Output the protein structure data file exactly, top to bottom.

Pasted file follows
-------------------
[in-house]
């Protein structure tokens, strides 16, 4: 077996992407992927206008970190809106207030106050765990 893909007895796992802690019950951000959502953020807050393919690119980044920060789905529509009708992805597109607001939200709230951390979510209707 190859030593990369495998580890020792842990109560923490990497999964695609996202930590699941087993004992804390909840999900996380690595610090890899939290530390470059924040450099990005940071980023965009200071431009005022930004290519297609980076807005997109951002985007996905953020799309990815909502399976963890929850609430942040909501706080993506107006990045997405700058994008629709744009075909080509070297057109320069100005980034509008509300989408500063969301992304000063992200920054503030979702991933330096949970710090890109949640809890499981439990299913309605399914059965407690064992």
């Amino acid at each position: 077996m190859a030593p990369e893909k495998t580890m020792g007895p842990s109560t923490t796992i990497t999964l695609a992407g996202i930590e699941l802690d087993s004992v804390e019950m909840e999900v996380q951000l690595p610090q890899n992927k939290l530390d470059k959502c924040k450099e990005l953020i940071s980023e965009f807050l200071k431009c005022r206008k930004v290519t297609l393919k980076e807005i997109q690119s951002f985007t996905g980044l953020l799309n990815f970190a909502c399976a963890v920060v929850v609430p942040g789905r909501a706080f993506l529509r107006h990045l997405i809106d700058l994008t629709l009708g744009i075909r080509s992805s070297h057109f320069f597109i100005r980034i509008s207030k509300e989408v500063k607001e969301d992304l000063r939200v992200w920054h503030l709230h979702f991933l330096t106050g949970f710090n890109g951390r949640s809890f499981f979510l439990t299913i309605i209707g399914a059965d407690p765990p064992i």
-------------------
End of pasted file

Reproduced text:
[in-house]
């Protein structure tokens, strides 16, 4: 077996992407992927206008970190809106207030106050765990 893909007895796992802690019950951000959502953020807050393919690119980044920060789905529509009708992805597109607001939200709230951390979510209707 190859030593990369495998580890020792842990109560923490990497999964695609996202930590699941087993004992804390909840999900996380690595610090890899939290530390470059924040450099990005940071980023965009200071431009005022930004290519297609980076807005997109951002985007996905953020799309990815909502399976963890929850609430942040909501706080993506107006990045997405700058994008629709744009075909080509070297057109320069100005980034509008509300989408500063969301992304000063992200920054503030979702991933330096949970710090890109949640809890499981439990299913309605399914059965407690064992």
């Amino acid at each position: 077996m190859a030593p990369e893909k495998t580890m020792g007895p842990s109560t923490t796992i990497t999964l695609a992407g996202i930590e699941l802690d087993s004992v804390e019950m909840e999900v996380q951000l690595p610090q890899n992927k939290l530390d470059k959502c924040k450099e990005l953020i940071s980023e965009f807050l200071k431009c005022r206008k930004v290519t297609l393919k980076e807005i997109q690119s951002f985007t996905g980044l953020l799309n990815f970190a909502c399976a963890v920060v929850v609430p942040g789905r909501a706080f993506l529509r107006h990045l997405i809106d700058l994008t629709l009708g744009i075909r080509s992805s070297h057109f320069f597109i100005r980034i509008s207030k509300e989408v500063k607001e969301d992304l000063r939200v992200w920054h503030l709230h979702f991933l330096t106050g949970f710090n890109g951390r949640s809890f499981f979510l439990t299913i309605i209707g399914a059965d407690p765990p064992i």